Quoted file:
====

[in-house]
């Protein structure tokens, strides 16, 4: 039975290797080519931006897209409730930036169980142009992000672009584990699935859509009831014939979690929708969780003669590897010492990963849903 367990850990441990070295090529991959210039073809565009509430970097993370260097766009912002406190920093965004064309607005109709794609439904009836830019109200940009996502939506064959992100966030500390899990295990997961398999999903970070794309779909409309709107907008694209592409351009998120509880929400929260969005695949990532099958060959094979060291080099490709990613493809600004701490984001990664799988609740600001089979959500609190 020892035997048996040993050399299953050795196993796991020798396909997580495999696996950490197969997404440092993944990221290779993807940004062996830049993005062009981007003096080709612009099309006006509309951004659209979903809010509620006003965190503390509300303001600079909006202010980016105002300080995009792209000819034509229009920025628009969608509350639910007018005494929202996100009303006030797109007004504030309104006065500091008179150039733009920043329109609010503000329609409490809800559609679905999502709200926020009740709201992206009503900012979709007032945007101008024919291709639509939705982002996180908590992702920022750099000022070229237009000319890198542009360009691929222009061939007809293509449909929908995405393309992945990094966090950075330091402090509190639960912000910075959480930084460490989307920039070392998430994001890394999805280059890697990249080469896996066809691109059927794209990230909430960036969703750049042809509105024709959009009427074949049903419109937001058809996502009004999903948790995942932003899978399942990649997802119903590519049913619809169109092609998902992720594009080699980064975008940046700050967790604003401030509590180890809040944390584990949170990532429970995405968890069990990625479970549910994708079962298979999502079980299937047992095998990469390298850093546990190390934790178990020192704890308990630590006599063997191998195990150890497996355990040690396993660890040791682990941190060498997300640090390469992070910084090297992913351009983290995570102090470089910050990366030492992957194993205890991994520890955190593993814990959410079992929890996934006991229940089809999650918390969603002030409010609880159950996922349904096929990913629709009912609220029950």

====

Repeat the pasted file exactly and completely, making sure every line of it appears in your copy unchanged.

[in-house]
């Protein structure tokens, strides 16, 4: 039975290797080519931006897209409730930036169980142009992000672009584990699935859509009831014939979690929708969780003669590897010492990963849903 367990850990441990070295090529991959210039073809565009509430970097993370260097766009912002406190920093965004064309607005109709794609439904009836830019109200940009996502939506064959992100966030500390899990295990997961398999999903970070794309779909409309709107907008694209592409351009998120509880929400929260969005695949990532099958060959094979060291080099490709990613493809600004701490984001990664799988609740600001089979959500609190 020892035997048996040993050399299953050795196993796991020798396909997580495999696996950490197969997404440092993944990221290779993807940004062996830049993005062009981007003096080709612009099309006006509309951004659209979903809010509620006003965190503390509300303001600079909006202010980016105002300080995009792209000819034509229009920025628009969608509350639910007018005494929202996100009303006030797109007004504030309104006065500091008179150039733009920043329109609010503000329609409490809800559609679905999502709200926020009740709201992206009503900012979709007032945007101008024919291709639509939705982002996180908590992702920022750099000022070229237009000319890198542009360009691929222009061939007809293509449909929908995405393309992945990094966090950075330091402090509190639960912000910075959480930084460490989307920039070392998430994001890394999805280059890697990249080469896996066809691109059927794209990230909430960036969703750049042809509105024709959009009427074949049903419109937001058809996502009004999903948790995942932003899978399942990649997802119903590519049913619809169109092609998902992720594009080699980064975008940046700050967790604003401030509590180890809040944390584990949170990532429970995405968890069990990625479970549910994708079962298979999502079980299937047992095998990469390298850093546990190390934790178990020192704890308990630590006599063997191998195990150890497996355990040690396993660890040791682990941190060498997300640090390469992070910084090297992913351009983290995570102090470089910050990366030492992957194993205890991994520890955190593993814990959410079992929890996934006991229940089809999650918390969603002030409010609880159950996922349904096929990913629709009912609220029950």